Katarina Tomaševski: The State of the Right to Education Worldwide


[29 March 2007] This report, the last of Katarina Tomaševski following her untimely death, concerns the current status of right to education questioning whether the right to free and compulsory education, loudly and universally proclaimed, is being quietly and systematically betrayed.

Why don’t we have a global strategy for education? When is education not free? What would it take to make it free? Why should we care?

The State of the Right to Education Worldwide summarises the shortcomings of global educational promises and examines how the right to education fares globally. It highlights the abyss between the domestic policies of wealthy creditor and donor governments which keep compulsory education free, and their external policies which have made it for-fee.

The report features:

  •  170 developing and transitioning countries divided into 6 geographical regions
  • 31 tables highlighting the key findings derived from country-by-country surveys
  • 6 global blueprints for education
  • A comparison of international law versus global targets 1990-2005
  • A synopsis of differences between human rights law and global targets

It contains disturbing statistics:

  • In Sub-Saharan Africa primary education is only really free in 3 countries; in 7 countries over 30% of children never even start school.
  • In post-communist states (such as Eastern Europe or Central Asia) free education is now virtually non-existent; teachers’ salaries are often below official poverty benchmarks.
  • In developing and transition states 35% of the cost of education is privately funded; in industrialised countries the figure is 8%.
  •  Only 2% of educational funds come from international aid.

It exposes that:

  •  The right to education is taking a back seat to fiscal sustainability.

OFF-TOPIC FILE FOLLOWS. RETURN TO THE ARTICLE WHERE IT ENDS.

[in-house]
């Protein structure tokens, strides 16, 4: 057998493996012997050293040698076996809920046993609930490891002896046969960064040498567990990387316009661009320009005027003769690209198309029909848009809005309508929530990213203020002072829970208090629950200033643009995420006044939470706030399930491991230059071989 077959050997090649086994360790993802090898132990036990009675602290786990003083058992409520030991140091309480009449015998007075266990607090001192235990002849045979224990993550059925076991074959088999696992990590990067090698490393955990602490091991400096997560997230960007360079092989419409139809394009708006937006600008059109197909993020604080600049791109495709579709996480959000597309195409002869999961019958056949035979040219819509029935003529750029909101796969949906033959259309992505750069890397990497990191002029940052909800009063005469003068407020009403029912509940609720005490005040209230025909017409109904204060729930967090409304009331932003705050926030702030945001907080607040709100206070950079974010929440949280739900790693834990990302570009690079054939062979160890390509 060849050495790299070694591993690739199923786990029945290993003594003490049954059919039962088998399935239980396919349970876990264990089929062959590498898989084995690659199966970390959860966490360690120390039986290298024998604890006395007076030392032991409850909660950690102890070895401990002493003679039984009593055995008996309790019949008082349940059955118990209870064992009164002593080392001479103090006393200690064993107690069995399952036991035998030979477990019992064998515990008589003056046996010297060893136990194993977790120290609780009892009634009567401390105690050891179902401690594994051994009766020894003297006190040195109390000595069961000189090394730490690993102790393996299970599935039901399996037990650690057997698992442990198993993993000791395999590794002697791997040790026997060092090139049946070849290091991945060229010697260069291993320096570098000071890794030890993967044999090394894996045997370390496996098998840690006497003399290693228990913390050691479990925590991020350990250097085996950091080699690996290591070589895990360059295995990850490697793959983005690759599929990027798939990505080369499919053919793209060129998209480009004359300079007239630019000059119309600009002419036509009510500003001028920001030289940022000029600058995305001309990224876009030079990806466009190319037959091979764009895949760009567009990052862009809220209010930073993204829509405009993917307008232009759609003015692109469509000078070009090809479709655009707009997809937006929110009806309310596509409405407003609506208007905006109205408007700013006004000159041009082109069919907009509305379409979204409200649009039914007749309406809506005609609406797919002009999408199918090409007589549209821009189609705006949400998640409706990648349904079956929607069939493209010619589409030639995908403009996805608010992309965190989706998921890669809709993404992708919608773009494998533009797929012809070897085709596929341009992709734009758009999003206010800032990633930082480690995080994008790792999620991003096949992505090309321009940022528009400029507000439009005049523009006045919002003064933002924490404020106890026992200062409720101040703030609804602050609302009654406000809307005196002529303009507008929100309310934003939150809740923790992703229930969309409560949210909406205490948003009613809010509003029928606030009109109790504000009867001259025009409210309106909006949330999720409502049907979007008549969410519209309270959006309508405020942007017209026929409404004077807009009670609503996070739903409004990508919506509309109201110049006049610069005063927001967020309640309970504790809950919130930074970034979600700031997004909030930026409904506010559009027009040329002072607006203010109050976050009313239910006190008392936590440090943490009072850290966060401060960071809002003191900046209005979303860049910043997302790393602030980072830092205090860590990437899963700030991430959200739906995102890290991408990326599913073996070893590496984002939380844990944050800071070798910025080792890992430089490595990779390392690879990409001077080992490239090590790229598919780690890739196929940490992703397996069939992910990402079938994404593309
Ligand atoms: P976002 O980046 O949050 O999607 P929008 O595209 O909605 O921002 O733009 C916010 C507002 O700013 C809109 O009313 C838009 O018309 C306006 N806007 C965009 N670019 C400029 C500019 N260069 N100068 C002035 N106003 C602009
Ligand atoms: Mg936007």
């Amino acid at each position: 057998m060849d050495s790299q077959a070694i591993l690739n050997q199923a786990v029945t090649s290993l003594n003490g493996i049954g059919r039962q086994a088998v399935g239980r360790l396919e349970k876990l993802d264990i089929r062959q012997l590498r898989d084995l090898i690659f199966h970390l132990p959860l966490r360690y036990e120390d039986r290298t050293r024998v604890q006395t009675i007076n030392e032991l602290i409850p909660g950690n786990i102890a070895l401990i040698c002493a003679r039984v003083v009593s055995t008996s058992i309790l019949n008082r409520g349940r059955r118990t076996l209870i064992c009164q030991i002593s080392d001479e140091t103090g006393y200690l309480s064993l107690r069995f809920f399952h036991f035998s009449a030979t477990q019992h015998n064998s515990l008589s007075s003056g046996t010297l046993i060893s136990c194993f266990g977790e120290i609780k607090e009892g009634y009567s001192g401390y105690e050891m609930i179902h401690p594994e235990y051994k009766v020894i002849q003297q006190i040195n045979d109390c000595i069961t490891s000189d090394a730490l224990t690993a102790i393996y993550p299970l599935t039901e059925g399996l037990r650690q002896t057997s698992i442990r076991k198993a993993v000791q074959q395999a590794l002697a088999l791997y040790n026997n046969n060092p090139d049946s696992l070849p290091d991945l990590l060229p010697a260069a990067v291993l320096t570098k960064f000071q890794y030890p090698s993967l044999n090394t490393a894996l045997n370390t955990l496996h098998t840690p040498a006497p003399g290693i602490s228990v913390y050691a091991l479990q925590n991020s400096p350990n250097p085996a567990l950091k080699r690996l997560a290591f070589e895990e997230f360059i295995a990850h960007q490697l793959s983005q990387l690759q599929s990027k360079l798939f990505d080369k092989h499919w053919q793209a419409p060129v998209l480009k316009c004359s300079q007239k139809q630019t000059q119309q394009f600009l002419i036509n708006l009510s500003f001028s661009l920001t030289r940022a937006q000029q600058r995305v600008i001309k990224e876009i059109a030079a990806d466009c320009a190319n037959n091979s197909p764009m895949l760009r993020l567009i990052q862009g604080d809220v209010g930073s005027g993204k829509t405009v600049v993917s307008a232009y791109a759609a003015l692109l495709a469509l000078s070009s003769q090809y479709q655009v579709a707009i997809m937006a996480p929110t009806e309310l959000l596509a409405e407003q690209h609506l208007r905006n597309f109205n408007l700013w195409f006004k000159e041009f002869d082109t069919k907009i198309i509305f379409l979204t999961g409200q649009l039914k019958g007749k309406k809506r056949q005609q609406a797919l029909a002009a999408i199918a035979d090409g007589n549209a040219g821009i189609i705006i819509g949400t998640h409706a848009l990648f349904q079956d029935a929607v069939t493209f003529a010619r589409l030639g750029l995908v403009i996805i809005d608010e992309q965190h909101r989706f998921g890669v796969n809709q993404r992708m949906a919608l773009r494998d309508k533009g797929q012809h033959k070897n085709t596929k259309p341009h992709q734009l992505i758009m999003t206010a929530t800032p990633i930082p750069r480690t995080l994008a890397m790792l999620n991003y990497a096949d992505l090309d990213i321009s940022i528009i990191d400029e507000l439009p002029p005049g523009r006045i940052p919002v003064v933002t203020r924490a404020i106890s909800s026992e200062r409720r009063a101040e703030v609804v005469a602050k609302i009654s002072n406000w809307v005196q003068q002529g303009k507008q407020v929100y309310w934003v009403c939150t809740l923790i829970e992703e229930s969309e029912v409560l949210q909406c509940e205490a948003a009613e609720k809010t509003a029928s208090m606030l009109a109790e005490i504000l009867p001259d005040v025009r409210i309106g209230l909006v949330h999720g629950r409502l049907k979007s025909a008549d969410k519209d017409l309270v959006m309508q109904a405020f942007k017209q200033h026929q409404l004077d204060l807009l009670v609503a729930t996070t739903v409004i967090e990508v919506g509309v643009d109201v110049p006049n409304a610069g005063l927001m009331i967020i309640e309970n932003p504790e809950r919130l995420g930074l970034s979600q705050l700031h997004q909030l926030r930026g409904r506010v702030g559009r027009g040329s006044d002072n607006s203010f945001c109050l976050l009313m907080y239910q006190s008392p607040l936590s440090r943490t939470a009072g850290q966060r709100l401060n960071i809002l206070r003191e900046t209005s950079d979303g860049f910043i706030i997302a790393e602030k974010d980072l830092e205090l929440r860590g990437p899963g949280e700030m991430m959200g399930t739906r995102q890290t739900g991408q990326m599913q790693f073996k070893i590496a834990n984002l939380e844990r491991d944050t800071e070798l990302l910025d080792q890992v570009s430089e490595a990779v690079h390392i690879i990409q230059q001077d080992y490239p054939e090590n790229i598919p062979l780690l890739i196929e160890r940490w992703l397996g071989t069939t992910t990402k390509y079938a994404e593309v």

•  Many governments and intergovernmental agencies are not committed to education  as a human right.
  • The boundary between public and private education has been obliterated by conditioning access to public school by payments.
  • Charging for education which should be free is a global phenomenon.
  • More than twenty different charges may be imposed in primary school.
  • Resolve and resources are required to realize the right to free and compulsory education.

It calls for:

  • Acknowledgement that the key problem in ensuring universal education is not lack of public resources (as evidenced in high and increasing military expenditures) but the global political will to tackle economic exclusion from education.
  • Reaffirmation of education as a public responsibility and elimination of financial barriers so that all children, no matter how poor they are, can go to school.
  • An end to contradictory policies and institutional rivalries between global educational organisations.
  • A realistic monitoring of the cost of education imposed on families and children themselves, hidden behind the confusing vocabulary of ‘fee-free’ rather than free education.
  • Forms of international cooperation that facilitate, rather than hinder, free and compulsory education for all children.
  • Immediate and concerted prioritization of universal free and compulsory education so that all children stay in education until the minimum age of employment – at least 14.

The report is Katarina Tomaševski’s (1953-2006) final call to action before her untimely death on 4 October 2006. It should act as a wake up call to all those concerned with the right to education and poverty reduction. You can read and interact with the report at www.katarinatomasevski.com

For more information or comments contact [email protected]


pdf: http://www.crin.org/docs/Rights to education globalreport.pdf


    Please note that these reports are hosted by CRIN as a resource for Child Rights campaigners, researchers and other interested parties. Unless otherwise stated, they are not the work of CRIN and their inclusion in our database does not necessarily signify endorsement or agreement with their content by CRIN.